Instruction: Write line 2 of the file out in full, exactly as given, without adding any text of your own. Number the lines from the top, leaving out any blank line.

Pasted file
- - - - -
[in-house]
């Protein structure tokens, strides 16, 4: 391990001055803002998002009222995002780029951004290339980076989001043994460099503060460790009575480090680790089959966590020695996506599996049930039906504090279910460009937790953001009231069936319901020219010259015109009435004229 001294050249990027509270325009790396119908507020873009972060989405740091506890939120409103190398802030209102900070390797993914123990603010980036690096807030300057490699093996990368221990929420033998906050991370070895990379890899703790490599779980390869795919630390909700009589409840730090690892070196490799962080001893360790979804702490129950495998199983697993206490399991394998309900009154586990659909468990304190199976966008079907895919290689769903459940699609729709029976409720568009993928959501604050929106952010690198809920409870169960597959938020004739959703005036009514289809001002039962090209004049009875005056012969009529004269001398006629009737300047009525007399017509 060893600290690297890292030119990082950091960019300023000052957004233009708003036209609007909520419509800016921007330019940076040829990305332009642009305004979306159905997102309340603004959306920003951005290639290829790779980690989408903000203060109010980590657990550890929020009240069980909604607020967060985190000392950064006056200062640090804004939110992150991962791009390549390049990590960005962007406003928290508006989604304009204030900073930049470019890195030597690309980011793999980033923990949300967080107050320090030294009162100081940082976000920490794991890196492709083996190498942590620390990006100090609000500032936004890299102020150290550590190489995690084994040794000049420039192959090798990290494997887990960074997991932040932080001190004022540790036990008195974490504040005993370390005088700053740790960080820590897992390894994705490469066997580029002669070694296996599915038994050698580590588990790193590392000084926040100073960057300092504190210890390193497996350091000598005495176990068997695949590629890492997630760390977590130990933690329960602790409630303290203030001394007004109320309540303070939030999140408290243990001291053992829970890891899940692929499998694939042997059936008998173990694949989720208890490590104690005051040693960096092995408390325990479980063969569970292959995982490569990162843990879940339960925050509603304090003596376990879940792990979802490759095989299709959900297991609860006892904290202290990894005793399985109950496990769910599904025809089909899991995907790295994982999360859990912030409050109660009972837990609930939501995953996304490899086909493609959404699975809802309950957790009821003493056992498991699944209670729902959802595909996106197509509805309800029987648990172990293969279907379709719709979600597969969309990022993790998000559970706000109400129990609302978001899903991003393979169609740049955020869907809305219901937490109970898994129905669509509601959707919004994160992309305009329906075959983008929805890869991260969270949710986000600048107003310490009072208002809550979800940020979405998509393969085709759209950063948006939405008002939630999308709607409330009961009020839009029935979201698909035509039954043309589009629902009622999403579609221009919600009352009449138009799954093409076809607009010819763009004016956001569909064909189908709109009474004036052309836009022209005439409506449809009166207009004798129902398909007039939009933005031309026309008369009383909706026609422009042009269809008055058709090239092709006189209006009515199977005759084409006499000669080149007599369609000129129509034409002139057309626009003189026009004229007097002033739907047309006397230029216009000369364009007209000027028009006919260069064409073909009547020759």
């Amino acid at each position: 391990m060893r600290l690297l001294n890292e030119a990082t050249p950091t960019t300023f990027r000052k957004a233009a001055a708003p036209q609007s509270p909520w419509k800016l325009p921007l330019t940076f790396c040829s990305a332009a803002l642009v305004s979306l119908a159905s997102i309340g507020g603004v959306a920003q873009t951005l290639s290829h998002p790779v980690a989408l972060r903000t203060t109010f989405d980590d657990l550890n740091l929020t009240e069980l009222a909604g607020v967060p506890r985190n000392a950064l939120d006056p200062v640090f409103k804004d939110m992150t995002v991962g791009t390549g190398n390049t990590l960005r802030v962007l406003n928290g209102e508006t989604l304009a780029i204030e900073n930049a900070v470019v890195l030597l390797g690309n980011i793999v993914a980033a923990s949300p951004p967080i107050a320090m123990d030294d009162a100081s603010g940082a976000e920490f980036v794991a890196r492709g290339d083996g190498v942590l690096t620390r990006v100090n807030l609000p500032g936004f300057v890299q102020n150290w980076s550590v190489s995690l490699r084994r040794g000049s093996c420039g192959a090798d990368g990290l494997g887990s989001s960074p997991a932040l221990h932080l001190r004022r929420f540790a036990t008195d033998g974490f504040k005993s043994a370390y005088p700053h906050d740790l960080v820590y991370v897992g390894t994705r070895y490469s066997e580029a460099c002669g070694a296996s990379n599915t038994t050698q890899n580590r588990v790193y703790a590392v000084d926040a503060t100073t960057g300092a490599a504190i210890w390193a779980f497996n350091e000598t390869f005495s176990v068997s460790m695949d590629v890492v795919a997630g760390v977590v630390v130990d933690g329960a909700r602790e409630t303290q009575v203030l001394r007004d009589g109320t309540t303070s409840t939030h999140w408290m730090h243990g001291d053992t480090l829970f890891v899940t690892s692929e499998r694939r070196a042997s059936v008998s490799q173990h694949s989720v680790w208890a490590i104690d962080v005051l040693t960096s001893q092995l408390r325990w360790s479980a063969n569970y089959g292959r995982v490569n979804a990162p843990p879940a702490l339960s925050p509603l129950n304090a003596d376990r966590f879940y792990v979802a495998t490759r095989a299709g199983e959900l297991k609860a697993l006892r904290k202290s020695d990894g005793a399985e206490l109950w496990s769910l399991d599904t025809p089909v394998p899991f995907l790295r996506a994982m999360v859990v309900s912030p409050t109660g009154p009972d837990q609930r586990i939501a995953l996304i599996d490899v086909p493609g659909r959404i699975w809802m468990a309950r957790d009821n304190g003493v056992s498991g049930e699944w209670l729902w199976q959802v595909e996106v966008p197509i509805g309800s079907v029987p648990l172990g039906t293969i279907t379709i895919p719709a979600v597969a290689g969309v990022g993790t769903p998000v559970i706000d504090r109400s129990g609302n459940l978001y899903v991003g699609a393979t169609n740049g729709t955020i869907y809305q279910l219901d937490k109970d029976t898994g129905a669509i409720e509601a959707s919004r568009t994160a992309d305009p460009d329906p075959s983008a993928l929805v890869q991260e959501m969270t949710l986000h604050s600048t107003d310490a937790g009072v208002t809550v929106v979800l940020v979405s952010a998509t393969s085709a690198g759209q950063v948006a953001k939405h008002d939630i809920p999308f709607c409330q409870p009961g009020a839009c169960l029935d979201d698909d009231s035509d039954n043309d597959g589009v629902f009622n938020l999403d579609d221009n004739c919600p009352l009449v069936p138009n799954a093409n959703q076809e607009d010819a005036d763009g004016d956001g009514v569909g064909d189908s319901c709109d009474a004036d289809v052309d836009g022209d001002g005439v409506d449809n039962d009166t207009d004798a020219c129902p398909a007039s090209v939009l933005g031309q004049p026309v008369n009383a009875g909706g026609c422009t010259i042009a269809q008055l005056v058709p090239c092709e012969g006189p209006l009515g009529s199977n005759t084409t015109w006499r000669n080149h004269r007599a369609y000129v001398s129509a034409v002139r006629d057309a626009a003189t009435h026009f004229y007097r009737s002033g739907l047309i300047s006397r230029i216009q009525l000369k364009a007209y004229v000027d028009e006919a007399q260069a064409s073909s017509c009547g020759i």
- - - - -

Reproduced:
């Protein structure tokens, strides 16, 4: 391990001055803002998002009222995002780029951004290339980076989001043994460099503060460790009575480090680790089959966590020695996506599996049930039906504090279910460009937790953001009231069936319901020219010259015109009435004229 001294050249990027509270325009790396119908507020873009972060989405740091506890939120409103190398802030209102900070390797993914123990603010980036690096807030300057490699093996990368221990929420033998906050991370070895990379890899703790490599779980390869795919630390909700009589409840730090690892070196490799962080001893360790979804702490129950495998199983697993206490399991394998309900009154586990659909468990304190199976966008079907895919290689769903459940699609729709029976409720568009993928959501604050929106952010690198809920409870169960597959938020004739959703005036009514289809001002039962090209004049009875005056012969009529004269001398006629009737300047009525007399017509 060893600290690297890292030119990082950091960019300023000052957004233009708003036209609007909520419509800016921007330019940076040829990305332009642009305004979306159905997102309340603004959306920003951005290639290829790779980690989408903000203060109010980590657990550890929020009240069980909604607020967060985190000392950064006056200062640090804004939110992150991962791009390549390049990590960005962007406003928290508006989604304009204030900073930049470019890195030597690309980011793999980033923990949300967080107050320090030294009162100081940082976000920490794991890196492709083996190498942590620390990006100090609000500032936004890299102020150290550590190489995690084994040794000049420039192959090798990290494997887990960074997991932040932080001190004022540790036990008195974490504040005993370390005088700053740790960080820590897992390894994705490469066997580029002669070694296996599915038994050698580590588990790193590392000084926040100073960057300092504190210890390193497996350091000598005495176990068997695949590629890492997630760390977590130990933690329960602790409630303290203030001394007004109320309540303070939030999140408290243990001291053992829970890891899940692929499998694939042997059936008998173990694949989720208890490590104690005051040693960096092995408390325990479980063969569970292959995982490569990162843990879940339960925050509603304090003596376990879940792990979802490759095989299709959900297991609860006892904290202290990894005793399985109950496990769910599904025809089909899991995907790295994982999360859990912030409050109660009972837990609930939501995953996304490899086909493609959404699975809802309950957790009821003493056992498991699944209670729902959802595909996106197509509805309800029987648990172990293969279907379709719709979600597969969309990022993790998000559970706000109400129990609302978001899903991003393979169609740049955020869907809305219901937490109970898994129905669509509601959707919004994160992309305009329906075959983008929805890869991260969270949710986000600048107003310490009072208002809550979800940020979405998509393969085709759209950063948006939405008002939630999308709607409330009961009020839009029935979201698909035509039954043309589009629902009622999403579609221009919600009352009449138009799954093409076809607009010819763009004016956001569909064909189908709109009474004036052309836009022209005439409506449809009166207009004798129902398909007039939009933005031309026309008369009383909706026609422009042009269809008055058709090239092709006189209006009515199977005759084409006499000669080149007599369609000129129509034409002139057309626009003189026009004229007097002033739907047309006397230029216009000369364009007209000027028009006919260069064409073909009547020759």